Monetary policies need to closely follow the movements of financial and monetary markets and geopolitics in the world to have an appropriate scenario. It is necessary to develop and effectively operate monetary policy management instruments and have appropriate management policy frameworks to ensure the Vietnamese banking system can promptly cope with international economic and financial shocks.
Although horrendous debts having been dealt with is an important step, there are still potential risks to safety and operational efficiency of credit institutions. Bad debts are currently concentrated mainly in weak credit institutions, but the handling of these debts are still faced with many difficulties. This is a matter that needs to be paid close. attention to by the management agencies as well as the credit institutions themselves in the near future.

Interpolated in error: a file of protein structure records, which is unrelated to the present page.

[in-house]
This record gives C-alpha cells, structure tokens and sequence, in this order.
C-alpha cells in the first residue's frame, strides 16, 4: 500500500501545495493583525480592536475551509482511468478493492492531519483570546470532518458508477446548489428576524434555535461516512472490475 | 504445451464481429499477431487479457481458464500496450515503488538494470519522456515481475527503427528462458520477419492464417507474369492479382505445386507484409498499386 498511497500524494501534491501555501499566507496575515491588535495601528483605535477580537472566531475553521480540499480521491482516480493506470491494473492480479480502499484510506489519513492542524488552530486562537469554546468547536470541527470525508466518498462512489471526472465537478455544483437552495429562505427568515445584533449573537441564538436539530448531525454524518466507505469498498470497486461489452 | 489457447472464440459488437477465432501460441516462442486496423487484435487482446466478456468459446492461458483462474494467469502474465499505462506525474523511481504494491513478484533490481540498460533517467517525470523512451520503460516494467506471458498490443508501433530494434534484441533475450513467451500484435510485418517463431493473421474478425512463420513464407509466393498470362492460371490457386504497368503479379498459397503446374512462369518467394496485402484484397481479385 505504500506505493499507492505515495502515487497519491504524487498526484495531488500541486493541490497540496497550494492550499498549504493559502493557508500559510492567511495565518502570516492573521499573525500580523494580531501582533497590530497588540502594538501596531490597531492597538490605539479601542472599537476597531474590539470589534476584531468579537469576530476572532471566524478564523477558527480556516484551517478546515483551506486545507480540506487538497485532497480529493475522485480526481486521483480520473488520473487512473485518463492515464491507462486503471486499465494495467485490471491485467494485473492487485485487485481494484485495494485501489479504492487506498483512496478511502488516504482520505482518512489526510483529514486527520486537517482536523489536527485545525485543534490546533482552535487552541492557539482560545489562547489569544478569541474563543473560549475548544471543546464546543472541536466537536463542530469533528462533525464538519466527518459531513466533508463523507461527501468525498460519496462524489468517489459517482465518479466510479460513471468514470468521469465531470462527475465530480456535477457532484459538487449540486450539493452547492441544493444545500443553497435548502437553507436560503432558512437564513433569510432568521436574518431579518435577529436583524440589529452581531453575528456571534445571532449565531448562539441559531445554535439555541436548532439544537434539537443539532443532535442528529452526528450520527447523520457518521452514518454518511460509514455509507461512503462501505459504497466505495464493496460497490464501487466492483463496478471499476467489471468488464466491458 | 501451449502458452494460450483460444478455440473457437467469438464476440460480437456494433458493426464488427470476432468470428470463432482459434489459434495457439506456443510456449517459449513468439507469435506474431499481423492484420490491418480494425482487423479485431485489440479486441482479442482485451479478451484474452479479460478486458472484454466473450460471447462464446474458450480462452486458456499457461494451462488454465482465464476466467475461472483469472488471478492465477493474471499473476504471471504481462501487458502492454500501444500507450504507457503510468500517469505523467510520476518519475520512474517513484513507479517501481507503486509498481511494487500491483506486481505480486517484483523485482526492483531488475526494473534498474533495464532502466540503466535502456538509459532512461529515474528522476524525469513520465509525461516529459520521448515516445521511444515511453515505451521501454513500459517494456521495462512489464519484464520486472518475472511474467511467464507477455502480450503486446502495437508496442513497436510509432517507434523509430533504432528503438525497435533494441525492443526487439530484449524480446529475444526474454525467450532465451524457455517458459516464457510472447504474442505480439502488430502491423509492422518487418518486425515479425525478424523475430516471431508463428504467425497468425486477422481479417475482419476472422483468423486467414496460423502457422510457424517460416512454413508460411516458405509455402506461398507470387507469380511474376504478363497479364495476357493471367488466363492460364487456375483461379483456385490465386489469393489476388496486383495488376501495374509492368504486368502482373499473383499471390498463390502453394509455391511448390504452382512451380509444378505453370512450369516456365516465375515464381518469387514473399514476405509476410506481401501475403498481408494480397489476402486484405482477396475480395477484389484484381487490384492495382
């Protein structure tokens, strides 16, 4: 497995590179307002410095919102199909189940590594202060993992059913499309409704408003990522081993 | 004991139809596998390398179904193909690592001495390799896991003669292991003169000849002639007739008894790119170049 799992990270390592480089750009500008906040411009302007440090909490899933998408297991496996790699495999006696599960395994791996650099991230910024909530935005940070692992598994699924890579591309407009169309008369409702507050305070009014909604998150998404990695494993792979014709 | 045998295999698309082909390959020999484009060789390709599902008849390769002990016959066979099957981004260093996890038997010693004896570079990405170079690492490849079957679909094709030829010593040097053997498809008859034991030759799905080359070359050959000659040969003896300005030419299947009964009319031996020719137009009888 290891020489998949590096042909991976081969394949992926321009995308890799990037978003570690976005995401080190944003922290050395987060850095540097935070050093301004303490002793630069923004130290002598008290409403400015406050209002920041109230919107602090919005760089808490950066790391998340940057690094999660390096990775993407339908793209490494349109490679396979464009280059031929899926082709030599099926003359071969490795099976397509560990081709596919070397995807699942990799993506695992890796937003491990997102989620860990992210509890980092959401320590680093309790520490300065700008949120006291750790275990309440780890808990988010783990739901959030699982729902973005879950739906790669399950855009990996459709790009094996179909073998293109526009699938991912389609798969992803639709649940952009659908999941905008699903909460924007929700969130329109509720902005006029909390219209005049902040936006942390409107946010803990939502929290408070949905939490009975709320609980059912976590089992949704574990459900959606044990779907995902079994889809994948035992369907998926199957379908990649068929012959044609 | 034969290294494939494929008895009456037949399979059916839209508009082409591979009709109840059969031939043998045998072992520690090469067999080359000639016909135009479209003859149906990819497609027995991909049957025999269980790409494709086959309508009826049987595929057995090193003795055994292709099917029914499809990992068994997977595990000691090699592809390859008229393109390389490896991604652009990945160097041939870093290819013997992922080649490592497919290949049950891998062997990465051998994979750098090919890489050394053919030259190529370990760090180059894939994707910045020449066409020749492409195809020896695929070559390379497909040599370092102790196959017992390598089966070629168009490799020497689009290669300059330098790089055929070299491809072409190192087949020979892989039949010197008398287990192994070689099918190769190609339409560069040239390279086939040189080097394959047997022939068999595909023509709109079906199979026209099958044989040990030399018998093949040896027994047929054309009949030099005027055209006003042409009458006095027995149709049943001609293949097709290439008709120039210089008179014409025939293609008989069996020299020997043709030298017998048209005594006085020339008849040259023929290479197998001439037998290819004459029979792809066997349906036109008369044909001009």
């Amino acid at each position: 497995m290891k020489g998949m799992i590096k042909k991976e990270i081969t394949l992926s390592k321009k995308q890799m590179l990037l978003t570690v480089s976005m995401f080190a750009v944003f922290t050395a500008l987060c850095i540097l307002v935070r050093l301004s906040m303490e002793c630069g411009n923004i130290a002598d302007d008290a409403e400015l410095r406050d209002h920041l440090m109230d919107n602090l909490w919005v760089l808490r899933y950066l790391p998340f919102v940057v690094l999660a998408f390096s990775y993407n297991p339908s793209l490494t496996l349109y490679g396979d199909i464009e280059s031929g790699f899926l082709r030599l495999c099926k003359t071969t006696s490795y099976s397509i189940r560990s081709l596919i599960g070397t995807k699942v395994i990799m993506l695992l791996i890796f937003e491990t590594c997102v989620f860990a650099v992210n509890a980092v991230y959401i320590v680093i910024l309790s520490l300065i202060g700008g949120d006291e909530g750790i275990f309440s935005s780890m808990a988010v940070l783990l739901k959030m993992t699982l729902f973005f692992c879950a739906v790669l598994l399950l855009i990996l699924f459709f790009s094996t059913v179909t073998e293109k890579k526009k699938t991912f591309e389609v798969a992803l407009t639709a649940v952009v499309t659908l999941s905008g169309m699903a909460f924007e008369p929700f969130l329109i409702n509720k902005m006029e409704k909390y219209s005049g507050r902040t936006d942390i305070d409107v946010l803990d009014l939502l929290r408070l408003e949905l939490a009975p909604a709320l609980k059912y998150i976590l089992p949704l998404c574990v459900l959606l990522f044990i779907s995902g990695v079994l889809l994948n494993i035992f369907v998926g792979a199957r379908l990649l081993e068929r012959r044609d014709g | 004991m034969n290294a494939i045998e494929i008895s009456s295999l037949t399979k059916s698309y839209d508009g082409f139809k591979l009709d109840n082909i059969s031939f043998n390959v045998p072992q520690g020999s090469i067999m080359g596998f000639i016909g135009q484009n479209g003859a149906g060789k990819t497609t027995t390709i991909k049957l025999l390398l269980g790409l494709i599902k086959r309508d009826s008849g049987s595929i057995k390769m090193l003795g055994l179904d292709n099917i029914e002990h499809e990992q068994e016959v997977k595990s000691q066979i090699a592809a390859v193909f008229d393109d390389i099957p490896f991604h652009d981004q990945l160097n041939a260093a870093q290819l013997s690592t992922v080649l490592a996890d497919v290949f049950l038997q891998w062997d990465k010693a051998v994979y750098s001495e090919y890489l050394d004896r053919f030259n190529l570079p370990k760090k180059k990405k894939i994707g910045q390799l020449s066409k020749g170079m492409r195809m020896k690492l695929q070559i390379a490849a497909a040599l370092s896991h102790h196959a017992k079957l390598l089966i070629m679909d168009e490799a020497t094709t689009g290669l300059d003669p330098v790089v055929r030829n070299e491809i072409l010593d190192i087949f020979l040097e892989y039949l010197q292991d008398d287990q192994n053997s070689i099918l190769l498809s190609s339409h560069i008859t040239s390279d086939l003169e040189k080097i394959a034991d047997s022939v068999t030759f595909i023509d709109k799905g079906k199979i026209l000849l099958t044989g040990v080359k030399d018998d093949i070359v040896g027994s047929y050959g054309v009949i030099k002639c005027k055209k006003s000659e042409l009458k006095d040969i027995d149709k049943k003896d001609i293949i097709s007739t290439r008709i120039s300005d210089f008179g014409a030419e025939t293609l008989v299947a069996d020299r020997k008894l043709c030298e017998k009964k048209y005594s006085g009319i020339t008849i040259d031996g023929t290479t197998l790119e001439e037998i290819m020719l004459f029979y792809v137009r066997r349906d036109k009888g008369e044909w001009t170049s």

Regarding the exchange rate, with the results achieved in 2019, Vietnam will have a basis to ensure the exchange rate will continue to be operated under a flexible mechanism in 2020. Remarkably, with the record high foreign exchange reserve (at about US$73 billion), the State Bank has enough tools and resources to manage the exchange rate in a stable manner, meeting the market supply and demand. However, there are still challenges to be observed and monitored, such as instabilities when the global economy shows signs of slowing, the US-China trade tension and Brexit, as well as the US presidential election in 2020.